Why do the women in the social settlements refuse all protection from the police, as they go through the criminal quarters of our cities? Because even the vilest recognize and revere the beauty of the good life. Why did the convicts at Sing Sing Prison, on a certain day not so many years ago, crowd their windows and cheer as an engine sped by on the railroad? There was nothing unusual on that engine except a little woman waving a handkerchief toward the grim walls. In that woman those desolate and often deserted men had seen the beauty of the unselfish life, and their cheer was the only expression they could give to their admiration. Nobility of mind is self-evidencing. It makes itself known even in figure and features. Not untruly have authors and artists represented it as shining from the figure. Fra Angelico's saints may seem rather monotonously sentimental, but, in one respect, they are true to experience—They all have radiant faces. Those whose spirits are lofty and pure always irradiate light, if I may so speak, even from the words which they utter.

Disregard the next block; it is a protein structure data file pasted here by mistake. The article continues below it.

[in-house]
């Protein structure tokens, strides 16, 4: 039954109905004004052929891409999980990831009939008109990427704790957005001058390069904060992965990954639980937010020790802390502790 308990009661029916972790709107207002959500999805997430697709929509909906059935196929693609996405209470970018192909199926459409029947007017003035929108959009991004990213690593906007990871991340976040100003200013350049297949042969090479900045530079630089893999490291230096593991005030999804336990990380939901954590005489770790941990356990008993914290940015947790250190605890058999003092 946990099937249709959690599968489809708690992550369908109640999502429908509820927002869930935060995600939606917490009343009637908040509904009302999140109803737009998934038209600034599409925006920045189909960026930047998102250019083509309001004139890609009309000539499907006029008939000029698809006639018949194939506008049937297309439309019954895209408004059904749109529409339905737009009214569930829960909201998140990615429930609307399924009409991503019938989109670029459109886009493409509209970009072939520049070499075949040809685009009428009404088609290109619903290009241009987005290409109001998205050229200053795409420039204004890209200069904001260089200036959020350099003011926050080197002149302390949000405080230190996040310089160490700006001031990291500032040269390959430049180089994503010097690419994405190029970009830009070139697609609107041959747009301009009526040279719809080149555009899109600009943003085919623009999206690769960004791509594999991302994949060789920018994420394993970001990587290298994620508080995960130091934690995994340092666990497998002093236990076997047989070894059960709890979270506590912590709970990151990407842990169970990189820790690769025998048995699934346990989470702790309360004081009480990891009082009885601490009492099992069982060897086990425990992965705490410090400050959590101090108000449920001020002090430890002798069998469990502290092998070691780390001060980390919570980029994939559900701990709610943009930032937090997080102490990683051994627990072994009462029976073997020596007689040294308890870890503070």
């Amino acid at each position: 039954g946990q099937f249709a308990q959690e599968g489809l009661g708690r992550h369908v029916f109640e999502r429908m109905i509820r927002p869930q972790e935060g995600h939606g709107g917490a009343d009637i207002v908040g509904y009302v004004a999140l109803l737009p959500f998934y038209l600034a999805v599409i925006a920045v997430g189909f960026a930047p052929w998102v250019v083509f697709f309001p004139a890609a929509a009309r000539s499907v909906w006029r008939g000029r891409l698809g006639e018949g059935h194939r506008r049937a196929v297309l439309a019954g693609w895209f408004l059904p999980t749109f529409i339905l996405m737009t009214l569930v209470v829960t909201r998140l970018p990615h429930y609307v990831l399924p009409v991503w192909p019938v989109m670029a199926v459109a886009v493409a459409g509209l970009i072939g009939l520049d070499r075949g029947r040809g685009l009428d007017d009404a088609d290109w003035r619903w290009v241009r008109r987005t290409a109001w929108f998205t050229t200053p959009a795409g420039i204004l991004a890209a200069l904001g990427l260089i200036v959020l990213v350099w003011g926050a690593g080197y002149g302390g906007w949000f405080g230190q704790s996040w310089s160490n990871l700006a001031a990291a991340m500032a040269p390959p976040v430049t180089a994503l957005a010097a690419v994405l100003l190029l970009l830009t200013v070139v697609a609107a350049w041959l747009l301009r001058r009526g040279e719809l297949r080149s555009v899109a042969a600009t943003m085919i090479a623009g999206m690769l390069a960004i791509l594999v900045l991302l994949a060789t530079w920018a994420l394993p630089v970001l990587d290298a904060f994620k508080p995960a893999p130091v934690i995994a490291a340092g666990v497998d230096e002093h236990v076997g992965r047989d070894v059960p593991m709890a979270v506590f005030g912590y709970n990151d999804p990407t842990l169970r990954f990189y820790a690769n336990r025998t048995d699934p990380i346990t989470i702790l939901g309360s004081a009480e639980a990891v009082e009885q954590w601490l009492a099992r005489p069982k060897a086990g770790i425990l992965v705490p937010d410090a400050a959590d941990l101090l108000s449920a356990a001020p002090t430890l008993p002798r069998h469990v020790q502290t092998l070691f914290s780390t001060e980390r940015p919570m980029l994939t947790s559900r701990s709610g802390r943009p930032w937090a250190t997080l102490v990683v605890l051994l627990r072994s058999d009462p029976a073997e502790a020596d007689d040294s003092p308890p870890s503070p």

This picture suggests the inquiry—Why were the disciples given that vision? 'We do not need to go far for our answer. In order that when Jesus should die they might believe in the resurrection from the dead. But what would most vividly impress that truth 2 Nothing so clearly as the vision given to them. Side by side with the Master appeared two of the great heroes of the Hebrew race, Moses and Elijah, as intensely alive as the other witnesses of that extraordinary spectacle. That incident seems to teach that those whose vision is keen enough may know that the ones whom we call dead are in no true sense dead. They are alive; they can be recognized; they have their work to do as we have ours. Moses and Elijah were the companions of the Christ in at least one part of His ministry, and if they were His companions who can tell who may not be our companions? I do not dogmatize. I am only trying to interpret an ancient vision and an immortal picture. Both represent the disciples on the heights as seeing men whom they supposed had been dead for centuries. Do not all to-day who are on the heights have similar visions? I do not know, but of one thing I am sure; many of the saintliest souls who have ever lived have believed that they have had such visions, and by them have been made strong to suffer and to serve. We must not be too positive, and we are not when we say that there is nothing unreasonable in such a faith. Has anyone ever proved immortality impossible ? Thousands have been confident that they have had valid evidence that death does not end all. That faith has always been an inspiration toward goodness ; it has made men brave, patient, eager to be worthy of the ones who have gone on before. The most that can be said by those who doubt is that no eye has yet seen a spirit. That is true, and no eye has seen gravitation, or electricity, or faith, or love. That which alone completes our human life and saves it from being a farce, which always ennobles, which gives a motive for goodness, and a worthy theatre for the powers with which we are endowed is presumptively true. To think otherwise would be unreasonable for a rational being. Until it can be demonstrated that death is a finality, it is wise and sane to believe in what gives our life all its bloom and beauty, in what makes it a joy to live, in what always works toward blessing for the individual and the race. I am sure Browning was right—" What began best can't end worst."